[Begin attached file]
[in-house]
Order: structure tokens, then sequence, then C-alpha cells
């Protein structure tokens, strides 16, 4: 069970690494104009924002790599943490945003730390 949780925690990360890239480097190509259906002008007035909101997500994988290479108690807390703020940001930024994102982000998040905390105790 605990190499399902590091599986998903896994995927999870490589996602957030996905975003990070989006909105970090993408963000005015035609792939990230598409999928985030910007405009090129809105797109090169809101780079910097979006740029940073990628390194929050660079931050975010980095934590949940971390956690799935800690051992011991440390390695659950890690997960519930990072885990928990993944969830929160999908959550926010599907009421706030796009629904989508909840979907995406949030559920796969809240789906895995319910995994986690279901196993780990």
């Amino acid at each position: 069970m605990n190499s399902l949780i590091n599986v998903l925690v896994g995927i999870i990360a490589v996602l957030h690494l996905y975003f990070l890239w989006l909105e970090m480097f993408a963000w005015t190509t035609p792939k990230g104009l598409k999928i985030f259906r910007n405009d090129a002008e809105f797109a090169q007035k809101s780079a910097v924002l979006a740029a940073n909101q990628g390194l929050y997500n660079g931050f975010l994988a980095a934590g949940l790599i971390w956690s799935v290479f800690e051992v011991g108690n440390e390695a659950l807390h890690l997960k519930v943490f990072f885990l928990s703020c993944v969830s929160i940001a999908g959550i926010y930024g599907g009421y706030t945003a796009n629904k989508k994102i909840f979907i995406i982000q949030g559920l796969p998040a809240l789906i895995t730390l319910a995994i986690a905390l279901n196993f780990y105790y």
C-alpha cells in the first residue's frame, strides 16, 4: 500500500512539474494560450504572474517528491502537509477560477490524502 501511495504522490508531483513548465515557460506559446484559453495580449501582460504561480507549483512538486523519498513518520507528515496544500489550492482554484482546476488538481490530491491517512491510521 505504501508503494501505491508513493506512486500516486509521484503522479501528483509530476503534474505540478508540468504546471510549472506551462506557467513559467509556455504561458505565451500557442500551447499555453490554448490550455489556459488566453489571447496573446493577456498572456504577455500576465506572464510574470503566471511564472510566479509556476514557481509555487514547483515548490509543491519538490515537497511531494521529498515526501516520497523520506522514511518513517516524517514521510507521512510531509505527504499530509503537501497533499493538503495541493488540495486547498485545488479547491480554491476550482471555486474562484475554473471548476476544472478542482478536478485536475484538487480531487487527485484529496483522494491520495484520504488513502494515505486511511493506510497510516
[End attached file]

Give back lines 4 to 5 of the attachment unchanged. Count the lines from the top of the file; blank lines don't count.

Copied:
């Amino acid at each position: 069970m605990n190499s399902l949780i590091n599986v998903l925690v896994g995927i999870i990360a490589v996602l957030h690494l996905y975003f990070l890239w989006l909105e970090m480097f993408a963000w005015t190509t035609p792939k990230g104009l598409k999928i985030f259906r910007n405009d090129a002008e809105f797109a090169q007035k809101s780079a910097v924002l979006a740029a940073n909101q990628g390194l929050y997500n660079g931050f975010l994988a980095a934590g949940l790599i971390w956690s799935v290479f800690e051992v011991g108690n440390e390695a659950l807390h890690l997960k519930v943490f990072f885990l928990s703020c993944v969830s929160i940001a999908g959550i926010y930024g599907g009421y706030t945003a796009n629904k989508k994102i909840f979907i995406i982000q949030g559920l796969p998040a809240l789906i895995t730390l319910a995994i986690a905390l279901n196993f780990y105790y």
C-alpha cells in the first residue's frame, strides 16, 4: 500500500512539474494560450504572474517528491502537509477560477490524502 501511495504522490508531483513548465515557460506559446484559453495580449501582460504561480507549483512538486523519498513518520507528515496544500489550492482554484482546476488538481490530491491517512491510521 505504501508503494501505491508513493506512486500516486509521484503522479501528483509530476503534474505540478508540468504546471510549472506551462506557467513559467509556455504561458505565451500557442500551447499555453490554448490550455489556459488566453489571447496573446493577456498572456504577455500576465506572464510574470503566471511564472510566479509556476514557481509555487514547483515548490509543491519538490515537497511531494521529498515526501516520497523520506522514511518513517516524517514521510507521512510531509505527504499530509503537501497533499493538503495541493488540495486547498485545488479547491480554491476550482471555486474562484475554473471548476476544472478542482478536478485536475484538487480531487487527485484529496483522494491520495484520504488513502494515505486511511493506510497510516